Hot or Not?


The Washington Post recently reported on the three “hottest” neighborhoods in DC with the help of data from Real Estate Business Intelligence (RBI). And by what measure did they dub them thusly?

“Since there is no singular definition for what makes a neighborhood popular, we looked at a few data points: the number of new listings, the length of time homes are on the market before they sell, and whether the properties sell for more than the original listing price. After crunching all the numbers, it quickly became clear that three distinct D.C. neighborhoods dominate the playing field.”

And the three “winners” are (drumroll please):

Dupont Circle/AdMo (Zip = 20009)
Columbia Heights
Capitol Hill

For more details and a full breakdown on the data, check out the complete article here. 

Clearly, if you own property in one of these neighborhoods, then you should seriously be considering selling. (Unless of course you just bought your place.) But here’s something for my homebuyers out there to chew on. Does the fact that these neighborhoods are so “hot” based on the above-named criteria actually make them good locations for you to be shopping in? Or does this article actually serve as a good list of neighborhoods for you to avoid if you’re not interested in engaging in a bidding war?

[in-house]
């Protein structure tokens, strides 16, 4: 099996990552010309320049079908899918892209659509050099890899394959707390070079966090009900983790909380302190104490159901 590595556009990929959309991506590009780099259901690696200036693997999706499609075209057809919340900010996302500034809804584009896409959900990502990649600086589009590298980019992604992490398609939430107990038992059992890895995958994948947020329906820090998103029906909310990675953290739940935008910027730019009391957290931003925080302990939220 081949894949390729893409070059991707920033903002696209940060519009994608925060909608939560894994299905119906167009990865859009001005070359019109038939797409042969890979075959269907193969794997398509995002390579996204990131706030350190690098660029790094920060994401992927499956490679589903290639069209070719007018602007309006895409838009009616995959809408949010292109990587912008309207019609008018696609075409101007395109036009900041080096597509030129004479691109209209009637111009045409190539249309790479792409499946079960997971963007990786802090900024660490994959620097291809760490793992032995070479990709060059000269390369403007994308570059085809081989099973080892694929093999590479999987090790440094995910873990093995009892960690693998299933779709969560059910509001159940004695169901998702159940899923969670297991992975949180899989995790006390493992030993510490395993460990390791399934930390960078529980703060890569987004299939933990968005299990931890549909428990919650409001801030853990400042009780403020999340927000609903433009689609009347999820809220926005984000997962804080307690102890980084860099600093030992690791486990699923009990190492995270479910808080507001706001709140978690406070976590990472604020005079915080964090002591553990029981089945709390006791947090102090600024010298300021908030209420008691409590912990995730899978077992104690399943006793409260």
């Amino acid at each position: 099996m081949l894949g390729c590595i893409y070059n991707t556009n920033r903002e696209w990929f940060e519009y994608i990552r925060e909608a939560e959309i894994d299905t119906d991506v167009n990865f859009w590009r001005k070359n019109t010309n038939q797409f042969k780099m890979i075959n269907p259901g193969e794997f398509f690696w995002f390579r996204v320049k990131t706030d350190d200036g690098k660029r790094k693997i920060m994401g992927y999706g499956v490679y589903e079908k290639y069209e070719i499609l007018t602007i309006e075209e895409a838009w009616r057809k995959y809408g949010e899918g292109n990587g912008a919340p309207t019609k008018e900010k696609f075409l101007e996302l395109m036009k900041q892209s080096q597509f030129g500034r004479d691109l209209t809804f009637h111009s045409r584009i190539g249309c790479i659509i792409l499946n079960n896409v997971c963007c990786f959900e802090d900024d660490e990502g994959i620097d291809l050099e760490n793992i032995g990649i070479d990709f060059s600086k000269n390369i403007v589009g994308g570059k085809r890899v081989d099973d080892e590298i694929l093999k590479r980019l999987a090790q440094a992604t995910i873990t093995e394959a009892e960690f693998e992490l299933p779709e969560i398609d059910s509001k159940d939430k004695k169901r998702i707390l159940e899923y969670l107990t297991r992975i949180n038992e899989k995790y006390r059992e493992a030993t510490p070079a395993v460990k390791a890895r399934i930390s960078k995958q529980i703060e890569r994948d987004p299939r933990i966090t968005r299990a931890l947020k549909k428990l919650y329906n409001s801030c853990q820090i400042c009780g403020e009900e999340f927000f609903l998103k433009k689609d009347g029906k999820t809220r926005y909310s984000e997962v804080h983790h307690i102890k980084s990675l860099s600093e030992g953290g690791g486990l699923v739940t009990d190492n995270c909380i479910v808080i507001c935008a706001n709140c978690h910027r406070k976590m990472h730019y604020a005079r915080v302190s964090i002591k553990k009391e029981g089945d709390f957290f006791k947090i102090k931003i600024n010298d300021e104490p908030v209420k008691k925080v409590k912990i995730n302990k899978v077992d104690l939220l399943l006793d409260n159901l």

Don’t get me wrong, these are all fabulous neighborhoods and I’ve managed to find some great deals for my clients in these areas, even in the midst of the current market madness. I’m just saying that it’s worth reading between the lines a little bit when it comes to big fancy labels like “Hottest Hoods in Town.”

If you own in one of those areas and are thinking about selling, or are thinking about buying and are curious about some of the neighborhoods in town that would make great alternatives to the ones listed above, shoot me an email!

Which DC ‘Hood is Right For You?

The folks over at InTheCapital have put together an awesome profile of DC’s neighborhoods based on the Meyer’s Briggs personality assessment. Even if you don’t buy into the Meyer’s Briggs stuff, these profiles offer some great insights into DC’s different neighborhoods, and may have you considering a move to a part of town you’d never thought of before. Let me know if you have any questions about any of these neighborhoods, or would like to see any listings!

Myers Briggs Typing D.C.’s Neighborhoods: Which One Are You?

 By: Sophie Pyle, InTheCapital

The Myers Briggs test is a theory that assumes there are 16 personality types expressed on four scales. You’re either an extravert (E) or an introvert (I), an intuitive (N) or a sensor (S), a thinker (T) or a feeler (F), and a judger (J) or a perceiver (P). The internet has seen Myers Briggs memes pop up breaking down characters from popular T.V. shows and movies based on their type. We decided to localize this and break down D.C.’s quirky neighborhoods with some Myers Briggs typing.

If you don’t know what your type is, take a free test here.